Celebrating Women’s History Month

Learn about some of Tufts University School of Medicine's amazing trailblazing alumni and faculty.
Six profiles of notable women
Aviator Bessica Medlar Raiche, M1903
Bessica Medlar Raiche, M1903

Years before Amelia Earhart took flight, Bessica Medlar Raiche, M1903, took to the skies in a solo flight, making her the first American female aviator. And that's not her only aviation accomplishment. She and her husband built that plane from scratch. And later in life Raiche went on to become one of the country's first female doctors specializing in obstetrics and gynecology.

Helen Boucher, MD, an expert in infectious disease and antimicrobial resistance, was named dean of Tufts University School of Medicine in October 2022. She is the first woman to lead the School of Medicine in its 129-year history, with this appointment Boucher builds on a 20-year career at Tufts as a clinician, professor, administrator, and researcher.

A black and white, head-and-shoulders photo of a young woman taken in 1917.
Anna Quincy Churchill, M1917

As a faculty member at Tufts University School of Medicine and Tufts University School of Dental Medicine for more than 36 years, Anna Quincy Churchill, M1917, devoted her career to bringing a sense of wonder to her classes. She was known for her love of anatomy and her trailblazing career as a woman in academic medicine, but perhaps even more for the support she gave her students, both as a mentor and a benefactor.

Jane F. Desforges, M45, was a renowned hematologist and an authority on anemia, specifically sickle-cell disease and Hodgkin’s lymphoma. She published numerous papers on her findings, and hematologists around the world solicited her expert opinion to solve challenging cases.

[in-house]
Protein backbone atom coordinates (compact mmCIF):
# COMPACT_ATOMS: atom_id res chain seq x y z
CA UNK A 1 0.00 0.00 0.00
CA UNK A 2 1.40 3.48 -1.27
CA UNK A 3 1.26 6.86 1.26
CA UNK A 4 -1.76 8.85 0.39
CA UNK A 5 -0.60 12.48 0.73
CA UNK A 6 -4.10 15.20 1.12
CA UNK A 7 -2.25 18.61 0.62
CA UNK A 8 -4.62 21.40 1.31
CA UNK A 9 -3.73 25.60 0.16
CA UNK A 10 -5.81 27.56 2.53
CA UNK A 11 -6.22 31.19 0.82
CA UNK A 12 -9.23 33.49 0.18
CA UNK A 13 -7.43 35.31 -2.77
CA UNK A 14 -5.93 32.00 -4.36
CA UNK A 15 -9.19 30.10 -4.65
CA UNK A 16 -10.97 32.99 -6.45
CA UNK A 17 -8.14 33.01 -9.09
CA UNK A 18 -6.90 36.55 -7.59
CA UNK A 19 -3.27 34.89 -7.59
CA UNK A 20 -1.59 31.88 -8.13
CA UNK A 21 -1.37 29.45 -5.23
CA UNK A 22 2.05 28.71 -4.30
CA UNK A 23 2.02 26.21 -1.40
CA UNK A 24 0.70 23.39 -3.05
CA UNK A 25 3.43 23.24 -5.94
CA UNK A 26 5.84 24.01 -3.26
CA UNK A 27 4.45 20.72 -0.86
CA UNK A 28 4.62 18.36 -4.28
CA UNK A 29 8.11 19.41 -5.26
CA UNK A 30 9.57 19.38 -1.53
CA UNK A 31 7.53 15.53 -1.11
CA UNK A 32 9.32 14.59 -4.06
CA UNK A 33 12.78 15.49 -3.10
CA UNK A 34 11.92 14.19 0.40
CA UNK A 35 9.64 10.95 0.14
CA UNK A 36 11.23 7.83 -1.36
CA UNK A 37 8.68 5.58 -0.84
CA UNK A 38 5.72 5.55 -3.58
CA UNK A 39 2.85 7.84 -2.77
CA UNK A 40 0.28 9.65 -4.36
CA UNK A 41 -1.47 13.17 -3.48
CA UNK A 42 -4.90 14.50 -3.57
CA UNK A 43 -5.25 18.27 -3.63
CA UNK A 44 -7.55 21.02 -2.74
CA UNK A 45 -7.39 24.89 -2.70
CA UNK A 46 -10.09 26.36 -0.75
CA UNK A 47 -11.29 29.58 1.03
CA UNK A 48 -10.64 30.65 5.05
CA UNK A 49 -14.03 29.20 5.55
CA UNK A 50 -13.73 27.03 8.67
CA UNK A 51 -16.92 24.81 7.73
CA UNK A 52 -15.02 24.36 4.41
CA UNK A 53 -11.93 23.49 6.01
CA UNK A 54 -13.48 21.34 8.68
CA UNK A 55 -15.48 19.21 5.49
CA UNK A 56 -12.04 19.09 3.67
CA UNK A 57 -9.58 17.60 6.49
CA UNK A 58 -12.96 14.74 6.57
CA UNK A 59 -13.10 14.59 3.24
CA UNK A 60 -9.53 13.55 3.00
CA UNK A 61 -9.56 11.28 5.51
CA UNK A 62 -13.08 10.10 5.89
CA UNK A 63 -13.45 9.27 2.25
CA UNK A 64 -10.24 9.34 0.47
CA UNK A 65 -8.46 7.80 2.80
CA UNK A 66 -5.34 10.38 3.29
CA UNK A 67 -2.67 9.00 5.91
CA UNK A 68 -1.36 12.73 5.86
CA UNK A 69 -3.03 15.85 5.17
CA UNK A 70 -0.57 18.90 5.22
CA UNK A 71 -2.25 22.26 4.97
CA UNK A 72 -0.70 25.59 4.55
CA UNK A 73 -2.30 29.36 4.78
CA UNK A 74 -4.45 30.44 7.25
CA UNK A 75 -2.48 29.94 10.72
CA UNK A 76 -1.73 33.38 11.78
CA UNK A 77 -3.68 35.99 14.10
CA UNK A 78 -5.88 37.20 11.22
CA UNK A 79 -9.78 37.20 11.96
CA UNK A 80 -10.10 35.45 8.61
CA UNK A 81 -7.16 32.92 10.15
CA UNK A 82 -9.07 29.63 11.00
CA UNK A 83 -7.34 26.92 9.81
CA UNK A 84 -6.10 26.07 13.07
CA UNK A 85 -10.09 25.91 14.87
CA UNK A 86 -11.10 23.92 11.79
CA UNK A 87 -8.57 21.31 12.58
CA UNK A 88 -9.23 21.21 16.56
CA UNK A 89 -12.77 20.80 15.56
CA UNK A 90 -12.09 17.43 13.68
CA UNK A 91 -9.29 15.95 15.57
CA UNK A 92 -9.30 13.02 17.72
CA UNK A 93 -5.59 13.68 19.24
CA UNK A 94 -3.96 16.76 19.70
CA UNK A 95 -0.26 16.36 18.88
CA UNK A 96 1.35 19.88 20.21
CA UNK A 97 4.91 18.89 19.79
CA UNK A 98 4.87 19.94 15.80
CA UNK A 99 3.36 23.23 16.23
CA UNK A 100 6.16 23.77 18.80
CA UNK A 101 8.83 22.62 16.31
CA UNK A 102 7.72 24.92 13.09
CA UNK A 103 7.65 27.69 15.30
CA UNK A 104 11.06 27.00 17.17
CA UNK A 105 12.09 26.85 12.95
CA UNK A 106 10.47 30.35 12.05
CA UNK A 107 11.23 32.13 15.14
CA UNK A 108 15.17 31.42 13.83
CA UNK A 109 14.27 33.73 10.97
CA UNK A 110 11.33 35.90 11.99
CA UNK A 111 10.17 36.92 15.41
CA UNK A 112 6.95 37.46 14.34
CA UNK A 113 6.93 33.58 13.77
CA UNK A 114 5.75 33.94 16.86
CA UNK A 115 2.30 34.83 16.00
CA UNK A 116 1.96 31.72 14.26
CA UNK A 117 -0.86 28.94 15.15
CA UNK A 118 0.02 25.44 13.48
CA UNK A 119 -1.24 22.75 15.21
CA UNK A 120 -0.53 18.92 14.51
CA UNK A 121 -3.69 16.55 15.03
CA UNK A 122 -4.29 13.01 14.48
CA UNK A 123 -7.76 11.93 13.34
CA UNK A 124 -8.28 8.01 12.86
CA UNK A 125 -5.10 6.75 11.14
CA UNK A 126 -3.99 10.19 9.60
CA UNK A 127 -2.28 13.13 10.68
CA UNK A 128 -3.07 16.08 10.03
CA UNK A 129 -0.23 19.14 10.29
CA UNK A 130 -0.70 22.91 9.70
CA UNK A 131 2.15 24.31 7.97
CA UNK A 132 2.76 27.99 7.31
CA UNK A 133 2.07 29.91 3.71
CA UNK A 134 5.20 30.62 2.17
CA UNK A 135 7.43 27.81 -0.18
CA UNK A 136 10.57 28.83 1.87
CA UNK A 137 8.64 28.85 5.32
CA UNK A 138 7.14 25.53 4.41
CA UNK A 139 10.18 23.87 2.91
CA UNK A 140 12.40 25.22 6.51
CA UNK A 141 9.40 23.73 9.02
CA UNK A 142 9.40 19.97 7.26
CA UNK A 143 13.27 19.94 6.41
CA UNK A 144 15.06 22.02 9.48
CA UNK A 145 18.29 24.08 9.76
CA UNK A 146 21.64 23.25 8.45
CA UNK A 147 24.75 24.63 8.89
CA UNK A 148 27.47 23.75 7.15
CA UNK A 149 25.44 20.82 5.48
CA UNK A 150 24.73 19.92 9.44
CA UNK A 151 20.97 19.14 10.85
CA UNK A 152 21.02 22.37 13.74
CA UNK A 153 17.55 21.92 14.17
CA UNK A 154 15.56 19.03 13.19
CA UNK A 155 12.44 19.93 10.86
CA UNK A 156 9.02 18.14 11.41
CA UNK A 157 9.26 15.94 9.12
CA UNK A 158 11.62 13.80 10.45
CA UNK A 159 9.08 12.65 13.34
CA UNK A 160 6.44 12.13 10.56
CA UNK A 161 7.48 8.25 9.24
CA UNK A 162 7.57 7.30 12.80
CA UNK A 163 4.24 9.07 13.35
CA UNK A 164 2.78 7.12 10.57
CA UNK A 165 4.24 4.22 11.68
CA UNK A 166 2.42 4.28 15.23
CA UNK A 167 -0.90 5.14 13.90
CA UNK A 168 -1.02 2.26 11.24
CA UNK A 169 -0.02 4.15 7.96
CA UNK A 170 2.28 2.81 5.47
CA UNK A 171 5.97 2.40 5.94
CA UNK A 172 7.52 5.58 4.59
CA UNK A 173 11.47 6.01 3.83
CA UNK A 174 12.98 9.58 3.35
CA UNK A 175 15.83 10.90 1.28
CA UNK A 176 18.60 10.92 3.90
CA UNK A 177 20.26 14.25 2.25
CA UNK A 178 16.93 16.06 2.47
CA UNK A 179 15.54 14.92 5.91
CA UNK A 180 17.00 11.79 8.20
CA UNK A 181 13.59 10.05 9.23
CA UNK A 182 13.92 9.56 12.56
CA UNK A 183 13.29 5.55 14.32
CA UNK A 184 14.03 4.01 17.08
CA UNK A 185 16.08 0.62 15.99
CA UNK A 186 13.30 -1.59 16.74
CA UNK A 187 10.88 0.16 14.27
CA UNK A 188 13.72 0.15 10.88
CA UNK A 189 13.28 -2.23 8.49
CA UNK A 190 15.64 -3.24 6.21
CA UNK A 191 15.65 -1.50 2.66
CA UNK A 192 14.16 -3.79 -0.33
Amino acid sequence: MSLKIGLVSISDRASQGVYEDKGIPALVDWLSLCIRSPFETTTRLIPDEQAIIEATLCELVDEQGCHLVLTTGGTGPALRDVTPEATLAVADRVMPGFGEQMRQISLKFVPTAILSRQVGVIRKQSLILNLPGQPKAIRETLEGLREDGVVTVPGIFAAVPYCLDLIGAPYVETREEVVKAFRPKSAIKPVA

Ruth M. Easterling
Ruth Marguerite Easterling, M1921

Ruth Marguerite Easterling, M1921, was born in Georgetown, South Carolina on February 17, 1898, but was raised in Cambridge, Massachusetts. She received her undergraduate degree at Jackson College, a women's affiliate college of Tufts University in Medford, where she studied premedical sciences. Easterling went on to make history as the first black woman to be admitted to Tufts University School of Medicine in 1917. One of Easterling's accomplishments as a pathologist was to work with an African American physician named William Augustus Hinton to develop the Hinton test for syphilis. In 1979, the Progressive Alliance of Minority Students organization at Tufts School of Medicine established the Dr. Ruth M. Easterling Scholarship which provides minority students with financial assistance.

Gloria White-Hammond, M76, H06, is the founder of the church-based creative writing and mentoring ministry, "Do the Write thing" for high-risk adolescent females. In 2002, she co-founded My Sister's Keeper, a women-led humanitarian and human rights initiative that partners with diverse Sudanese women in their efforts toward reconciliation and reconstruction of their communities.

Katherine Luzuriaga
Katherine Luzuriaga, M84

Katherine Luzuriaga, M84, is an immunologist who was named one of Time magazine’s 100 most influential people in the world for 2013. She and her team — including pediatrician Hannah Gay of the University of Mississippi and virologist Deborah Persaud of Johns Hopkins Children’s Center — functionally cured a newborn of AIDS by giving anti-HIV drugs to the infant. The child, now two-and-a-half years old, no longer requires medication and shows no signs of HIV.

Dorothy Boulding Ferebee, M1924, was one of the most notable early graduates of Tufts School of Medicine. Raised in a solidly middle-class family on Boston’s Beacon Hill and educated at Simmons College before entering Tufts, Ferebee rose to become one of the best-known African-American women in the U.S. by the mid-20th century. Reaching neglected populations through medicine was her life’s recurring theme, best evidenced in the case of the Mississippi Health Project, which she pursued every summer between 1935 and 1941.